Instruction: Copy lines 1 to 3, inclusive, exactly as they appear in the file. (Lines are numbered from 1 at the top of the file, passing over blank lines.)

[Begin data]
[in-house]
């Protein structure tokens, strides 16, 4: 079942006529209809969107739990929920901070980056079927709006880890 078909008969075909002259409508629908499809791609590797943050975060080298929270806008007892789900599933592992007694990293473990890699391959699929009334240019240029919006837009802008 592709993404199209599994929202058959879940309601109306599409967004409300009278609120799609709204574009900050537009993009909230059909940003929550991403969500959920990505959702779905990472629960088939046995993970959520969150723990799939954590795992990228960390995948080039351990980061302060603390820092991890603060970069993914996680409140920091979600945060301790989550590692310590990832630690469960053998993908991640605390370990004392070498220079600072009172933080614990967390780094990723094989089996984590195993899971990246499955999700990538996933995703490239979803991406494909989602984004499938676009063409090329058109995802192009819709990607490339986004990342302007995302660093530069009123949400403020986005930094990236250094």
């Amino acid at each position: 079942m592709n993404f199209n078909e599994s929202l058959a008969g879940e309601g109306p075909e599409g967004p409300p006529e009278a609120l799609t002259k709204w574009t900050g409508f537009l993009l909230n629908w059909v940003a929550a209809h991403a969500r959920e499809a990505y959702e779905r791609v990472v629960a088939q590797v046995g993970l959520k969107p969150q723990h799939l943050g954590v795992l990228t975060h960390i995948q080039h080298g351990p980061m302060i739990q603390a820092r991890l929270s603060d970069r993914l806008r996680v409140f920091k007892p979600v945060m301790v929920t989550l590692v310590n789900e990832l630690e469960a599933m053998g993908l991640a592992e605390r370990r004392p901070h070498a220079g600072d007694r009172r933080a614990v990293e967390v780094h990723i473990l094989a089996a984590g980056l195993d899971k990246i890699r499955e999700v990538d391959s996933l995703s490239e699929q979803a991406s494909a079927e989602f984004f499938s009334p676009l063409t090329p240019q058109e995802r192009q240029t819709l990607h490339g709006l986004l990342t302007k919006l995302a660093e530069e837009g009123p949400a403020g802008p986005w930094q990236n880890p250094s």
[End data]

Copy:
[in-house]
């Protein structure tokens, strides 16, 4: 079942006529209809969107739990929920901070980056079927709006880890 078909008969075909002259409508629908499809791609590797943050975060080298929270806008007892789900599933592992007694990293473990890699391959699929009334240019240029919006837009802008 592709993404199209599994929202058959879940309601109306599409967004409300009278609120799609709204574009900050537009993009909230059909940003929550991403969500959920990505959702779905990472629960088939046995993970959520969150723990799939954590795992990228960390995948080039351990980061302060603390820092991890603060970069993914996680409140920091979600945060301790989550590692310590990832630690469960053998993908991640605390370990004392070498220079600072009172933080614990967390780094990723094989089996984590195993899971990246499955999700990538996933995703490239979803991406494909989602984004499938676009063409090329058109995802192009819709990607490339986004990342302007995302660093530069009123949400403020986005930094990236250094």
């Amino acid at each position: 079942m592709n993404f199209n078909e599994s929202l058959a008969g879940e309601g109306p075909e599409g967004p409300p006529e009278a609120l799609t002259k709204w574009t900050g409508f537009l993009l909230n629908w059909v940003a929550a209809h991403a969500r959920e499809a990505y959702e779905r791609v990472v629960a088939q590797v046995g993970l959520k969107p969150q723990h799939l943050g954590v795992l990228t975060h960390i995948q080039h080298g351990p980061m302060i739990q603390a820092r991890l929270s603060d970069r993914l806008r996680v409140f920091k007892p979600v945060m301790v929920t989550l590692v310590n789900e990832l630690e469960a599933m053998g993908l991640a592992e605390r370990r004392p901070h070498a220079g600072d007694r009172r933080a614990v990293e967390v780094h990723i473990l094989a089996a984590g980056l195993d899971k990246i890699r499955e999700v990538d391959s996933l995703s490239e699929q979803a991406s494909a079927e989602f984004f499938s009334p676009l063409t090329p240019q058109e995802r192009q240029t819709l990607h490339g709006l986004l990342t302007k919006l995302a660093e530069e837009g009123p949400a403020g802008p986005w930094q990236n880890p250094s």